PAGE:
Even the London services face serious challenges. Airline-style security and border checks severely limit the passenger throughput at St. Pancras. The passenger lounges there and at Gare du Nord are already grim, and this will get worse. Peak capacity through the stations is 30% lower than pre-Brexit, and new requirements being introduced by the EU will require biometric data, further reducing passenger numbers.

Also, HS1’s access charge structure is based on a “jam-spread” charge per train. In contrast, domestic operating companies pay a high fixed charge to Network Rail but only marginal costs for additional services, so for example there are two trains an hour between London and Cardiff. These are by no means full but high frequency drives volume growth. Might a similar charges structure on HS1 have led to a similar frequency to Paris?

In a parallel universe, border controls would be carried out on the train, as originally planned, and there would be no special security regime – in the same way that vehicles using the Channel Tunnel car shuttles are not checked. The HS1 charging regime would incentivise Eurostar to run more frequent services on its core Paris and Brussels routes, with through services to a wider range of destinations – cities like Frankfurt and Bordeaux – and London might join the resurrected network of night services across Europe. Travelling by train to Paris would be as straightforward as going to Bristol or Sheffield. But this won’t happen – it seems inevitable that Eurostar will focus on running fewer bur fuller trains, with higher prices.

The position for freight is even more dismal. The initial start-up intermodal trains never flourished, not helped by high charges for the tunnel transit, sporadic industrial action in France and high operating costs, with customs checks and traction changes at each end of the tunnel. There are now only a handful of freight trains through the tunnel each day. Despite high fuel and HGV driver costs, almost all the potential market goes by road, with all the environmental costs that this entails even though, in principle, rail should be competitive for many flows.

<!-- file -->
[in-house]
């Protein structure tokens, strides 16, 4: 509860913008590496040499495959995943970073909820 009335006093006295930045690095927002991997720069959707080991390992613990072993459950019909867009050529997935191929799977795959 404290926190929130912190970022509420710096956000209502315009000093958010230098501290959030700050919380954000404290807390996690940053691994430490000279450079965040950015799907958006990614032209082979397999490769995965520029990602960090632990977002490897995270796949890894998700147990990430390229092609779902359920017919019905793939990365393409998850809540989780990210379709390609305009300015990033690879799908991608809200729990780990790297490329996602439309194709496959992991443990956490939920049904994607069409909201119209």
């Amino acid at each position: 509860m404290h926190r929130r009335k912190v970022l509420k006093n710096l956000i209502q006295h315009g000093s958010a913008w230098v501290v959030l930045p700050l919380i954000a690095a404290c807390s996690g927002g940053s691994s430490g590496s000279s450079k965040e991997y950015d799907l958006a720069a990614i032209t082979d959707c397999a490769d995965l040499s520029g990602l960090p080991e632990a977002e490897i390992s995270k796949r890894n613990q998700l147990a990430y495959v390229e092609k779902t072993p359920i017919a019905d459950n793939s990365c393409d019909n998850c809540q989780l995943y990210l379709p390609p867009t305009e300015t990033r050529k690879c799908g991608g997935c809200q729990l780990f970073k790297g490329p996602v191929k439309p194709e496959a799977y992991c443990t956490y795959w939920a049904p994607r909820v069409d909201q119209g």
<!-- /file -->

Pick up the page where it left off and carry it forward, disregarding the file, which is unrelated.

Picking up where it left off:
Back in my parallel universe, there would be a network of scheduled container trains linking main centres across Britain with Europe, making a useful contribution towards achieving zero carbon. But I won’t hold my breath.


RMT called off the strikes scheduled for the 5th, 7th and 9th of November in the late afternoon of the 4th. Inevitably, there were going to be problems in restoring normal services quickly, and most operators only ran the “strike” service on the Saturday, although Merseyrail managed to run through to the normal end of service. 

Performance was better on the Monday, with c2c, for example, operating the full service, with its normal high level of punctuality. Through services across London on the Elizabeth Line started as scheduled on Sunday 6th November, and to their enormous credit, MTR operated the full, new timetable the following day. Other companies, for example Great Western and LNER, ran the strike timetable again but added additional trains where they were able to. However, most operators started late and finished early, to the surprise and anger of their customers.

Services in general were back to normal on 9th November, but not for the hapless Avanti, which still operated the “strike” timetable that day, five days after the strike had been suspended. 

While acknowledging the problems faced by the operators, this was generally a shameful performance.

Photo credit: Paul Bigland.